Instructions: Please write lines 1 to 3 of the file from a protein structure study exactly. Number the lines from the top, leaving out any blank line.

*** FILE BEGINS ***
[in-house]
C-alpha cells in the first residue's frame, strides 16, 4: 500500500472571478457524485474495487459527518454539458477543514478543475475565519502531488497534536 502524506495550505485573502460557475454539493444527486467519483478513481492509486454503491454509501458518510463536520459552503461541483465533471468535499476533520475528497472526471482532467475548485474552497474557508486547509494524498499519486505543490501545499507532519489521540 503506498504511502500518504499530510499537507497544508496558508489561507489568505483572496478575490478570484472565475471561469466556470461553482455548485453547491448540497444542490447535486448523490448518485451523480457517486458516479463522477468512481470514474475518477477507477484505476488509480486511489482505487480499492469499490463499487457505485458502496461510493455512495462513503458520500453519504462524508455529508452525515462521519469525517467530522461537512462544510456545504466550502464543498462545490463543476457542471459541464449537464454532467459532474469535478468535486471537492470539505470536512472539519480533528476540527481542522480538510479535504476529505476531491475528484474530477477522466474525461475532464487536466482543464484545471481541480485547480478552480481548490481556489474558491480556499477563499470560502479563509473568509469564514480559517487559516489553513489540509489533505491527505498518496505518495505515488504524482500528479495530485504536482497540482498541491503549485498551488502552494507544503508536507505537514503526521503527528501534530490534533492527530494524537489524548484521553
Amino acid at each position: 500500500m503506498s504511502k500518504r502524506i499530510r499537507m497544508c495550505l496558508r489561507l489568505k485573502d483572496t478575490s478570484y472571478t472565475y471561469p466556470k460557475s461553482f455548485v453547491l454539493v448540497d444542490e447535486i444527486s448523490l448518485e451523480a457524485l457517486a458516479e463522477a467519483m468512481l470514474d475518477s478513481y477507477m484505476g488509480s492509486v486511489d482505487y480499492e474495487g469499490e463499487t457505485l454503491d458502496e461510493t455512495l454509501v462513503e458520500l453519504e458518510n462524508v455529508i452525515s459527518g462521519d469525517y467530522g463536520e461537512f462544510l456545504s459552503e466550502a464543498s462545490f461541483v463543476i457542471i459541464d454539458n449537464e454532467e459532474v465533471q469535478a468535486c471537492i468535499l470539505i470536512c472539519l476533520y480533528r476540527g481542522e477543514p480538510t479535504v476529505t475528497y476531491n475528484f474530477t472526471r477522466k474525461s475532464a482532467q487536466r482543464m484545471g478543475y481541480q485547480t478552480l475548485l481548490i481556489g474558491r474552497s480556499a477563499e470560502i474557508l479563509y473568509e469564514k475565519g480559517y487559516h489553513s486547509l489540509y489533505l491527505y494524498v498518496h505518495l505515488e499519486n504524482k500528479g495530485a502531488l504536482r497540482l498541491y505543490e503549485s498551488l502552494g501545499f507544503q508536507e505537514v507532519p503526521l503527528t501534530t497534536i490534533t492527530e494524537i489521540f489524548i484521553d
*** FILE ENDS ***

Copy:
[in-house]
C-alpha cells in the first residue's frame, strides 16, 4: 500500500472571478457524485474495487459527518454539458477543514478543475475565519502531488497534536 502524506495550505485573502460557475454539493444527486467519483478513481492509486454503491454509501458518510463536520459552503461541483465533471468535499476533520475528497472526471482532467475548485474552497474557508486547509494524498499519486505543490501545499507532519489521540 503506498504511502500518504499530510499537507497544508496558508489561507489568505483572496478575490478570484472565475471561469466556470461553482455548485453547491448540497444542490447535486448523490448518485451523480457517486458516479463522477468512481470514474475518477477507477484505476488509480486511489482505487480499492469499490463499487457505485458502496461510493455512495462513503458520500453519504462524508455529508452525515462521519469525517467530522461537512462544510456545504466550502464543498462545490463543476457542471459541464449537464454532467459532474469535478468535486471537492470539505470536512472539519480533528476540527481542522480538510479535504476529505476531491475528484474530477477522466474525461475532464487536466482543464484545471481541480485547480478552480481548490481556489474558491480556499477563499470560502479563509473568509469564514480559517487559516489553513489540509489533505491527505498518496505518495505515488504524482500528479495530485504536482497540482498541491503549485498551488502552494507544503508536507505537514503526521503527528501534530490534533492527530494524537489524548484521553
Amino acid at each position: 500500500m503506498s504511502k500518504r502524506i499530510r499537507m497544508c495550505l496558508r489561507l489568505k485573502d483572496t478575490s478570484y472571478t472565475y471561469p466556470k460557475s461553482f455548485v453547491l454539493v448540497d444542490e447535486i444527486s448523490l448518485e451523480a457524485l457517486a458516479e463522477a467519483m468512481l470514474d475518477s478513481y477507477m484505476g488509480s492509486v486511489d482505487y480499492e474495487g469499490e463499487t457505485l454503491d458502496e461510493t455512495l454509501v462513503e458520500l453519504e458518510n462524508v455529508i452525515s459527518g462521519d469525517y467530522g463536520e461537512f462544510l456545504s459552503e466550502a464543498s462545490f461541483v463543476i457542471i459541464d454539458n449537464e454532467e459532474v465533471q469535478a468535486c471537492i468535499l470539505i470536512c472539519l476533520y480533528r476540527g481542522e477543514p480538510t479535504v476529505t475528497y476531491n475528484f474530477t472526471r477522466k474525461s475532464a482532467q487536466r482543464m484545471g478543475y481541480q485547480t478552480l475548485l481548490i481556489g474558491r474552497s480556499a477563499e470560502i474557508l479563509y473568509e469564514k475565519g480559517y487559516h489553513s486547509l489540509y489533505l491527505y494524498v498518496h505518495l505515488e499519486n504524482k500528479g495530485a502531488l504536482r497540482l498541491y505543490e503549485s498551488l502552494g501545499f507544503q508536507e505537514v507532519p503526521l503527528t501534530t497534536i490534533t492527530e494524537i489521540f489524548i484521553d